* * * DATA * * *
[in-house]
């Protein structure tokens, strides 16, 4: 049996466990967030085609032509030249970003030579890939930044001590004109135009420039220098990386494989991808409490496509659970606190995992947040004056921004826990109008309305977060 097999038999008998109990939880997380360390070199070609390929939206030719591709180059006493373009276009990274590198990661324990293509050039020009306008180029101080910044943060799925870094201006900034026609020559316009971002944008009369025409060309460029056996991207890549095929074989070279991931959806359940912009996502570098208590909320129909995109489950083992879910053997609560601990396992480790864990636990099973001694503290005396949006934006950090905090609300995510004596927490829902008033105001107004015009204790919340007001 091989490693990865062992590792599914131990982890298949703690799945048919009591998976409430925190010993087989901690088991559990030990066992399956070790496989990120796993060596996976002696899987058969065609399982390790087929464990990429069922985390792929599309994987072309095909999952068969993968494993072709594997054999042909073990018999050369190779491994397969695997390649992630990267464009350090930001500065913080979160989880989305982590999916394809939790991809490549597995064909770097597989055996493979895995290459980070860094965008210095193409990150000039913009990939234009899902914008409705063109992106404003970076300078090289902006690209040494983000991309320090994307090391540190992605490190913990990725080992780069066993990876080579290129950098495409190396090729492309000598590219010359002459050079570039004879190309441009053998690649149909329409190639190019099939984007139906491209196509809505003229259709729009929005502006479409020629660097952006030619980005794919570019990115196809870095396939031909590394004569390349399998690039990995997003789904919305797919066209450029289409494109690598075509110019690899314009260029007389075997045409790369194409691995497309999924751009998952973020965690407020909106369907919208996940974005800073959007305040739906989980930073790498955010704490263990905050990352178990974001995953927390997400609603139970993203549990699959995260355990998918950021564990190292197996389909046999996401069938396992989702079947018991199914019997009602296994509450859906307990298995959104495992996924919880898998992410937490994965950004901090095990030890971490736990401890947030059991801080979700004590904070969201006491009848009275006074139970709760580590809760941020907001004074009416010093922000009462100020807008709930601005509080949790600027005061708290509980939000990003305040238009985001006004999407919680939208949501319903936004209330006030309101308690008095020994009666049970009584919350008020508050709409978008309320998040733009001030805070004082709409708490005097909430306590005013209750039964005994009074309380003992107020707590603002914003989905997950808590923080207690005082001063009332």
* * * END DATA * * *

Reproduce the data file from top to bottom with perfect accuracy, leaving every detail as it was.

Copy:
[in-house]
């Protein structure tokens, strides 16, 4: 049996466990967030085609032509030249970003030579890939930044001590004109135009420039220098990386494989991808409490496509659970606190995992947040004056921004826990109008309305977060 097999038999008998109990939880997380360390070199070609390929939206030719591709180059006493373009276009990274590198990661324990293509050039020009306008180029101080910044943060799925870094201006900034026609020559316009971002944008009369025409060309460029056996991207890549095929074989070279991931959806359940912009996502570098208590909320129909995109489950083992879910053997609560601990396992480790864990636990099973001694503290005396949006934006950090905090609300995510004596927490829902008033105001107004015009204790919340007001 091989490693990865062992590792599914131990982890298949703690799945048919009591998976409430925190010993087989901690088991559990030990066992399956070790496989990120796993060596996976002696899987058969065609399982390790087929464990990429069922985390792929599309994987072309095909999952068969993968494993072709594997054999042909073990018999050369190779491994397969695997390649992630990267464009350090930001500065913080979160989880989305982590999916394809939790991809490549597995064909770097597989055996493979895995290459980070860094965008210095193409990150000039913009990939234009899902914008409705063109992106404003970076300078090289902006690209040494983000991309320090994307090391540190992605490190913990990725080992780069066993990876080579290129950098495409190396090729492309000598590219010359002459050079570039004879190309441009053998690649149909329409190639190019099939984007139906491209196509809505003229259709729009929005502006479409020629660097952006030619980005794919570019990115196809870095396939031909590394004569390349399998690039990995997003789904919305797919066209450029289409494109690598075509110019690899314009260029007389075997045409790369194409691995497309999924751009998952973020965690407020909106369907919208996940974005800073959007305040739906989980930073790498955010704490263990905050990352178990974001995953927390997400609603139970993203549990699959995260355990998918950021564990190292197996389909046999996401069938396992989702079947018991199914019997009602296994509450859906307990298995959104495992996924919880898998992410937490994965950004901090095990030890971490736990401890947030059991801080979700004590904070969201006491009848009275006074139970709760580590809760941020907001004074009416010093922000009462100020807008709930601005509080949790600027005061708290509980939000990003305040238009985001006004999407919680939208949501319903936004209330006030309101308690008095020994009666049970009584919350008020508050709409978008309320998040733009001030805070004082709409708490005097909430306590005013209750039964005994009074309380003992107020707590603002914003989905997950808590923080207690005082001063009332």